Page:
Erin (natane) wrote in little_details,

Boats & Legalities

Googled various combos of: boat, sinking, shipwreck, 1900s, 1890s, france, england, 20th century, timeline...
Then: adoption, late 1800s, england, britain, citizenship
Checked Wikipedia, but it was absolutely no help.

Cut for longness. Ships in the late 1800s, early 1900s. Adoptions/citizenship/orphans in the same time period.

For plot purposes, I need a ship that sunk between the years of 1890 and 1905, off the coast of England. Must be close enough that someone could have, theoretically, survived and made it to shore. There's some supernatural stuff involved, and I'm planning to fudge history and say a lifeboat was used, but I'd say within 20 miles or so of the coast, just because anything further is a little implausible (if I'm wrong here, tell me...)

Am getting massive amounts of information on the Titanic and the Lusitania. Neither one, of course, is in my area/time limits... And TOO much on U-Boats and WWI. That's too late for me.

Historical accuracy... there do not need to be any real historical survivors. Once again, I can fudge it. However, of course, if the entire ship blew up suddenly, it'll be hard to say someone survived.

I need the ship to originate in mainland Europe (I probably just stated that horribly wrong and offended someone), preferably from France, but if not, somewhere pretty close, as the character is French. And it needs to be a passenger boat, obviously.

If this is entirely impossible, then I can make one up, but a real boat would make my job easier... I just need a starting point, a couple of names and similar situations. *crosses fingers*

Second question: the survivor is about 7 or 8 years old. She speaks only French, maybe some small phrases in English. She gets to the shore and is found.

What will be the effort exerted to find her family? Newspaper postings, I'm assuming? Will the government be involved, as it's a child, or will it just be the effort of the people that find her? How long will they attempt to find her parents/family, especially if she says they died during the shipwreck and she has no other family?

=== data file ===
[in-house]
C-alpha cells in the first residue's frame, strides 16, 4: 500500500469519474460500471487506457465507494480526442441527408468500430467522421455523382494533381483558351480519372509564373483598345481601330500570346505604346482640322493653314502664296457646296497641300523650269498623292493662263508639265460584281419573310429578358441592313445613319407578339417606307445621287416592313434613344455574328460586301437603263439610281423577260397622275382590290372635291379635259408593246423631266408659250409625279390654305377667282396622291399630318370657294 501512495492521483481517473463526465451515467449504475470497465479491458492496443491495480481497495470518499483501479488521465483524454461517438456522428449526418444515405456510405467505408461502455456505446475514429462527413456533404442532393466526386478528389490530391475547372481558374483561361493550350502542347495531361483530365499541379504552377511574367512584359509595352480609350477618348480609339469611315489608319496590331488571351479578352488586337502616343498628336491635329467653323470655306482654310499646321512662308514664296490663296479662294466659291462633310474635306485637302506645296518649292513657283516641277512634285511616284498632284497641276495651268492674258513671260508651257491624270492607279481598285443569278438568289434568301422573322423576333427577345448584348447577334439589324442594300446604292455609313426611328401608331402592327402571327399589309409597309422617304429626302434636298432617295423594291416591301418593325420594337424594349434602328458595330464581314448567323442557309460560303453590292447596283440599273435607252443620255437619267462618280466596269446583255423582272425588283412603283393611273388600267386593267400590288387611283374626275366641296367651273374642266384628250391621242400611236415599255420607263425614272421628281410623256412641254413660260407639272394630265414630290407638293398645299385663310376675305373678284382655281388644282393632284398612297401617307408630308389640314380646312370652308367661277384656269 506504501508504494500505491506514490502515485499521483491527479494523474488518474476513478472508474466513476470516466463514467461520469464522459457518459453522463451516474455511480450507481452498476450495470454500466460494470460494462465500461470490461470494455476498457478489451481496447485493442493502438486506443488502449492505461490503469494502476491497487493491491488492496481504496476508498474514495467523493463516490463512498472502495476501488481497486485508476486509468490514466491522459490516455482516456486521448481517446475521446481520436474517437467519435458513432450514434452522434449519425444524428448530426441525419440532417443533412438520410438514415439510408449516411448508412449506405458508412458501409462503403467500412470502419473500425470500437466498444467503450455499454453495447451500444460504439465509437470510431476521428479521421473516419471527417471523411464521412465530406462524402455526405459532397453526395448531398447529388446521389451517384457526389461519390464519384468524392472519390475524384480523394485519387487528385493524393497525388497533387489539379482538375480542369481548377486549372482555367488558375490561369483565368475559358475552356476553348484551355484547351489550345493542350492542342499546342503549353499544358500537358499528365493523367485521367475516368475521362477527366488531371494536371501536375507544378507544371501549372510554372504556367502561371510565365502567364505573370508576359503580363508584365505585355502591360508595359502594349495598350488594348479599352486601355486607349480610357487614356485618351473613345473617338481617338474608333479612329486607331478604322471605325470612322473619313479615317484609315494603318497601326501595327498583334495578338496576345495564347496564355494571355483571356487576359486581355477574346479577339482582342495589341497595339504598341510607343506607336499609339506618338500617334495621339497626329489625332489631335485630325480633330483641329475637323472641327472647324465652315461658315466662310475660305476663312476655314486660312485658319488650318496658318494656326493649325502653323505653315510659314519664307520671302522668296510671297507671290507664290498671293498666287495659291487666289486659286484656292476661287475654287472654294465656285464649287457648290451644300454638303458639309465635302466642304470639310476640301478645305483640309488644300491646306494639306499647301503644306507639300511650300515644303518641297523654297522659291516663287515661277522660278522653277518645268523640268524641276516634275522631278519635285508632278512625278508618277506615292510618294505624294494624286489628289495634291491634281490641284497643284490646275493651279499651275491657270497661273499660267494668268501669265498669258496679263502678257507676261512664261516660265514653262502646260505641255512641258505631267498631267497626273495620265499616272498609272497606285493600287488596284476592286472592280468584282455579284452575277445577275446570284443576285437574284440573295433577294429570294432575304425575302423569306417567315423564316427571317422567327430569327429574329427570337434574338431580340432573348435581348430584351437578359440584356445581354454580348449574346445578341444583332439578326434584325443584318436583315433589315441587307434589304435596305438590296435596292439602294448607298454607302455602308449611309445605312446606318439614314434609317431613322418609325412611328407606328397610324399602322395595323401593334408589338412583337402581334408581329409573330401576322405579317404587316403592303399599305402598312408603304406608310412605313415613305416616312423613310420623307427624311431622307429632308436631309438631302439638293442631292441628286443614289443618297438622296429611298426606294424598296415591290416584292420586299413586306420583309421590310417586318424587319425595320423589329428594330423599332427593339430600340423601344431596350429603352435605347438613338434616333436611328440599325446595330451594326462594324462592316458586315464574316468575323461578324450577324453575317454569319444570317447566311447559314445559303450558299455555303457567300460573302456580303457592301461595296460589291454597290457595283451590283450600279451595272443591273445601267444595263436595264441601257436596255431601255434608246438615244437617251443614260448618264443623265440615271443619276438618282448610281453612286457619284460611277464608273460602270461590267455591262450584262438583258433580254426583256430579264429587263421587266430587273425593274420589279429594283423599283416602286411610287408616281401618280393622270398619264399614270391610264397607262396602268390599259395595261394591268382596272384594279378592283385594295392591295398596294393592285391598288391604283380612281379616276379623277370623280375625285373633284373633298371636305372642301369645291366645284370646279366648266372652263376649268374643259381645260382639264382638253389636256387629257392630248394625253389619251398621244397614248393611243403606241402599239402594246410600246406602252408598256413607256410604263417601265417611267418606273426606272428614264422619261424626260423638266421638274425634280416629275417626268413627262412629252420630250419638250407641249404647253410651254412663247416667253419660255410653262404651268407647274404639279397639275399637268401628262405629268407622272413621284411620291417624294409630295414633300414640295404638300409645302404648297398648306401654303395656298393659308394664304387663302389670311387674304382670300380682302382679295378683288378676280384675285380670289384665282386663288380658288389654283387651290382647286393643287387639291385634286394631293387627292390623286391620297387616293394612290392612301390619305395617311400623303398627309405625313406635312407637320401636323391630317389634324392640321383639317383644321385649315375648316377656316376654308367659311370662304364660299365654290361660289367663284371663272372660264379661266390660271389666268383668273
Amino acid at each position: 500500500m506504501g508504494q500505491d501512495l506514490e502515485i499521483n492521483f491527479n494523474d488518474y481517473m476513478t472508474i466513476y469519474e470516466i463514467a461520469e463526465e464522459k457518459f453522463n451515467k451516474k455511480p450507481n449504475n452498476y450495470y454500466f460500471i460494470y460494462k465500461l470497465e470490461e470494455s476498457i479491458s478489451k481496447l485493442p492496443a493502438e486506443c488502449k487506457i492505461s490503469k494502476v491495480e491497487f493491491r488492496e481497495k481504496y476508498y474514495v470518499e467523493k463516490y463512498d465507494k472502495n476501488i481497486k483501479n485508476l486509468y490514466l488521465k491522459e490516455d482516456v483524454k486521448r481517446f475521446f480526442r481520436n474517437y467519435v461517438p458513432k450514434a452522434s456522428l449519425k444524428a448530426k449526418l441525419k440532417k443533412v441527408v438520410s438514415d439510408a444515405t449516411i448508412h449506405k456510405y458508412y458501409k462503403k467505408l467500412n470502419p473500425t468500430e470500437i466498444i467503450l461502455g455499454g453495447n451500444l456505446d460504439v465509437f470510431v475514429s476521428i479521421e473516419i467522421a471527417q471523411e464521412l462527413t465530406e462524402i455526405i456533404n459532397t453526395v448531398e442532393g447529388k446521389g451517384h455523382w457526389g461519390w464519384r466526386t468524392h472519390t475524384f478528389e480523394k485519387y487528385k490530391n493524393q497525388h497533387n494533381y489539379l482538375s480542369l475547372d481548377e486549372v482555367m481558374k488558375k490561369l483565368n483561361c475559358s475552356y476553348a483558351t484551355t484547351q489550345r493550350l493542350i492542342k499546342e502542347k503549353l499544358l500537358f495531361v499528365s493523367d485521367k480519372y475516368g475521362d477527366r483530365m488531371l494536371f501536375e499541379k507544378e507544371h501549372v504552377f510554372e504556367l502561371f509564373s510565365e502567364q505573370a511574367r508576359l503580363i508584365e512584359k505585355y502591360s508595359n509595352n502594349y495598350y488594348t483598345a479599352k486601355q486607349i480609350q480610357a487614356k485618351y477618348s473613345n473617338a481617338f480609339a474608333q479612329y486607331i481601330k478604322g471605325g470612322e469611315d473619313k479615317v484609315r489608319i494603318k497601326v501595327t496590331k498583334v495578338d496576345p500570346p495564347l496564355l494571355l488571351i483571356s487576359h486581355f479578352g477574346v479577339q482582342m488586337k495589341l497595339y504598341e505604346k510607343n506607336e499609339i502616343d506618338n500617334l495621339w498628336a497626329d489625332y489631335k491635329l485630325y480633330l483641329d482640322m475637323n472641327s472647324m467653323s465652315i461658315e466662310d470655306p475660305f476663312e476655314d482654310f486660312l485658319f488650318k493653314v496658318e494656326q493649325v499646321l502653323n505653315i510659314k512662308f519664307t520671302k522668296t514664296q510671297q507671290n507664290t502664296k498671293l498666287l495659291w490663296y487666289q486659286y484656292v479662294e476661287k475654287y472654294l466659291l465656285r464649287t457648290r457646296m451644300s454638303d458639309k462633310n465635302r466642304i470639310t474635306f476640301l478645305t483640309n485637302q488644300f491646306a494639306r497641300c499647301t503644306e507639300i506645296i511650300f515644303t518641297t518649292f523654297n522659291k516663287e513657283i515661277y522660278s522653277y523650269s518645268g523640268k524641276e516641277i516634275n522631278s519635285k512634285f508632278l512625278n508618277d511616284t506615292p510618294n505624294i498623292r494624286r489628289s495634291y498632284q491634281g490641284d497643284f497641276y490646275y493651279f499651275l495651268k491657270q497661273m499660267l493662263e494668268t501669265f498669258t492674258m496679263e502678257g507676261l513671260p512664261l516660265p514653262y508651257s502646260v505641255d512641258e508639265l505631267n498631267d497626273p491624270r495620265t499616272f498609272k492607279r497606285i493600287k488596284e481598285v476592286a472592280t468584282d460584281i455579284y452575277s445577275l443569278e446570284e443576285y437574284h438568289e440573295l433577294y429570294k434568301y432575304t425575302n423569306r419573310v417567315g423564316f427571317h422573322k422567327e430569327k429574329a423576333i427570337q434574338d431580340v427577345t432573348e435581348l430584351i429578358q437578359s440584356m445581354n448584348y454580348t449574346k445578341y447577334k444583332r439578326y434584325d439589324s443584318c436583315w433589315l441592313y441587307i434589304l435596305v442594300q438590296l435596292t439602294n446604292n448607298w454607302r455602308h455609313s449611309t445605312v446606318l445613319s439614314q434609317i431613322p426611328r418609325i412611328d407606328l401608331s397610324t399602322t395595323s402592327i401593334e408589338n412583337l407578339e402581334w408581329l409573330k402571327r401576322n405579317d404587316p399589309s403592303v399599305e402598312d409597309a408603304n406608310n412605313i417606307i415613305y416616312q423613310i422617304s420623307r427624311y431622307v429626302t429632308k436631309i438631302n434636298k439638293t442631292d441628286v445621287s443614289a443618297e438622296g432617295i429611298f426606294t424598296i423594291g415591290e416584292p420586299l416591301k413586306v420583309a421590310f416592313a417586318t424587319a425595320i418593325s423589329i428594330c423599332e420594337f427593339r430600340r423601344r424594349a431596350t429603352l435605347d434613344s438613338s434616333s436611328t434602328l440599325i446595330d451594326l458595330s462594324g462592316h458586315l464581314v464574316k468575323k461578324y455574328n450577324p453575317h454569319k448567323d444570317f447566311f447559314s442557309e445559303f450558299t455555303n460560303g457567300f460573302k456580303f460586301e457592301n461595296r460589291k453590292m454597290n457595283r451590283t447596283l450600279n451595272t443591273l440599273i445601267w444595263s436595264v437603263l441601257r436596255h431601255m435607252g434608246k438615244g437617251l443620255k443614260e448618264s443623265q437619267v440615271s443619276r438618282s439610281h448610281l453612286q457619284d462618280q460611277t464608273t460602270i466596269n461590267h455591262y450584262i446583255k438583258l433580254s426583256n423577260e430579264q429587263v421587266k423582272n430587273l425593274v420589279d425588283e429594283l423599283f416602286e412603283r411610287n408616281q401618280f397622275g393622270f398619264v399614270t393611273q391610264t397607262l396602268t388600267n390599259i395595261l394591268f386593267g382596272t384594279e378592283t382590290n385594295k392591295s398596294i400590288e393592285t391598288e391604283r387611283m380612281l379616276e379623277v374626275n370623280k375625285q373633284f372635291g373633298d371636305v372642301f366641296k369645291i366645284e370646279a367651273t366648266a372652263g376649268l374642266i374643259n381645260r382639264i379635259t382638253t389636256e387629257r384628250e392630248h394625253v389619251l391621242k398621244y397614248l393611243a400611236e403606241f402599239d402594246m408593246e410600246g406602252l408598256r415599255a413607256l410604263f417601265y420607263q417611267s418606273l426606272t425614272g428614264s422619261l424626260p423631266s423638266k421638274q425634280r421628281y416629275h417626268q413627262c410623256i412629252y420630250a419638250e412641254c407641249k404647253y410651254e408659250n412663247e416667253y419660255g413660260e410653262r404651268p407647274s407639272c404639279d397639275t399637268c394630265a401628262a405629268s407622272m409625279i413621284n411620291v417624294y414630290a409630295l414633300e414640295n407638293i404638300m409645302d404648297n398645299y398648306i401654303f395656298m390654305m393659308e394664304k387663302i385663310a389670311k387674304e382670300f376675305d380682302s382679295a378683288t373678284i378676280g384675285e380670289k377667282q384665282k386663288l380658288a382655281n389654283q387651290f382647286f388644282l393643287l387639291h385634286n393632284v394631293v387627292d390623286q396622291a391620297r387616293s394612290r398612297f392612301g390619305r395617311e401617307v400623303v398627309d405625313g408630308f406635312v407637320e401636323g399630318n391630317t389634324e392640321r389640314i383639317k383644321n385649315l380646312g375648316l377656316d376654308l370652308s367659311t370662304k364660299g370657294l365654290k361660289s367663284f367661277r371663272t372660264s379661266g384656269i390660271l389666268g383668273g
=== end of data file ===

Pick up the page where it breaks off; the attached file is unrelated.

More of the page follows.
Will she be allowed to stay in the country, or will it be a problem? If she can stay, is citizenship neccessary, or will no-one really notice/care?

Will she be able to be adopted legally, or was it just informal at that point in history? Will she be allowed to stay with the family that found her, or will governement/clergy try to take over custody of her? Will anyone attempt to put her in an orphanage?

If it matters, the people who find her are a middle-aged couple, with two children, and are financially well-off and socially fairly well-connected. The mother speaks rudimentary French, so there is the critical communication of things like 'hungry' and 'tired'. They are perfectly able to take care of her, and want to.

Thanks in advance, 'cause I know someone here will know the answers... more later on the same situation, but I'll wait a few days till I get some advice on this particular quandry.

Edit: it seems this will be a bit more difficult of a plot twist to neogotiate than I though. Thanks for those who could help.
Tags: uk: history: victorian era, ~adoption, ~boats and other things that float, ~law (misc)

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